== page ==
LIME brings field services in-house

Services were outsourced to Ericsson two years ago

Two years after Cable and Wireless company LIME outsourced parts of its maintenance services to Ericsson, laying off 39 people, the telecommunications provider has announced it is bringing the field services back in-house. 

The decision is part of several operational changes to overhaul and improve its customer service experience, LIME said in a press statement. 

In 2013, LIME Cayman CEO Bill McCabe said the outsourcing was crucial to help the company stay competitive and improve its services to customers. At the time, LIME made the switch across the Caribbean and Mr. McCabe said companies worldwide were finding that subcontracting road work, such as installations and maintenance, was allowing them to focus on other aspects of their business. 

Most of the staff laid off in 2013 were hired by Ericsson after the government threatened the company “must hire Caymanians” or have its operating license pulled. 

Earlier this year, Cable and Wireless announced a merger with Columbus, which will see the group’s retail segment branding change from LIME to Flow.  

“We are merging the best of two great companies and Flow is renowned for its tremendous ability to deliver outstanding customer service experiences,” Mr. McCabe said in the statement released Friday. “It’s with this in mind, and a renewed sense of confidence, that we have taken the decision to make our field services management an in-house 
operation, so that we can interact more directly with our customers. We know we have a world-class network – but we are striving to ensure that our customers’ experience is world class too,” he said. 

Mr. McCabe added Ericsson would “remain a valued business partner but the company will now build on Ericsson’s significant progress in helping us support our customers and networks.”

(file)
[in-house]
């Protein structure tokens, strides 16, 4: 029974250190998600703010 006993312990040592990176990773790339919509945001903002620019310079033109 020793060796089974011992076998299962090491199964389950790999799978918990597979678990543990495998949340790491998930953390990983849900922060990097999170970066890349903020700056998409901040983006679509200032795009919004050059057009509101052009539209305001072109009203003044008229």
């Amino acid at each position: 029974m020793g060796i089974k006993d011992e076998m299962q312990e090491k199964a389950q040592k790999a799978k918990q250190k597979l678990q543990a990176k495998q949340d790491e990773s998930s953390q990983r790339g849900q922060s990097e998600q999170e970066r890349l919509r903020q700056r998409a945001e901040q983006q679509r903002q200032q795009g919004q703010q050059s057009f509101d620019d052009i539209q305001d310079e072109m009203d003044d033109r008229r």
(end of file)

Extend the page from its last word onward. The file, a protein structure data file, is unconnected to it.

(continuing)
Karina Martini, Ericsson’s communications manager for Latin America, said Ericsson regretted that LIME informed the company of its intent to in-source services for part of its operations in Cayman. 

Although Ericsson had achieved high levels of operational performance in the network, it is natural in the managed services life cycle “for contracts to be extended, expanded or terminated,” she noted in response to questions from the Cayman Compass. 

“Our main focus now will be to support the customer in the transition while taking good care of the staff operating the network,” Ms. Martini added. “We are happy with the relationship with LIME and our performance over the past year and wish them a good future.” 

Ericsson did not respond to a question on whether the LIME decision would impact staffing levels at Ericsson. 

Cable and Wireless announced a regional US$1 billion investment plan over the next three years to upgrade infrastructure and improve customer service. 

The investment strategy will also create new jobs in the region, according to John Reid, president of Cable and Wireless’ Consumer Group. 

“The in-sourcing of service in Cayman follows the recent announcement of an additional Centre of Excellence for Customer Service in the region to provide customers with multiple touch points including warm and friendly service agents, email, virtual chat, mobile app and other technology-enabled support systems,” Mr. Reid said.  

These technology tools combined with increased service agent efficiencies would improve call routing and reduce call waiting time.  


Mr. McCabe

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  1. One of the problems with the leadership at LIME is that they feel that changing the name of the company once again will actually do something to improve on the poor service that they currently provide to their customers in the Cayman Islands. The change from LIME to Flow is meaningless unless there is fundamental and far reaching changes within their leadership and customer service structures.

    If after only two years LIME is finding it necessary to in-source their field services operations then it is clear that the decision to outsource the operation in the first place was wrong and it would be good to know who is being held responsible for that failed decision.

    The big issue for many people in Cayman is not their field services operations but the customer service/help desk operations. Calling for service is a joke as t

  2. "Most of the staff laid off in 2013 were hired by Ericsson after the government threatened the company "must hire Caymanians" or have its operating license pulled." It would be a sad day when the Government stop looking out for the wellbeing of their citizens. A sad day.Thank the Lord the Government still had humane mind at that time.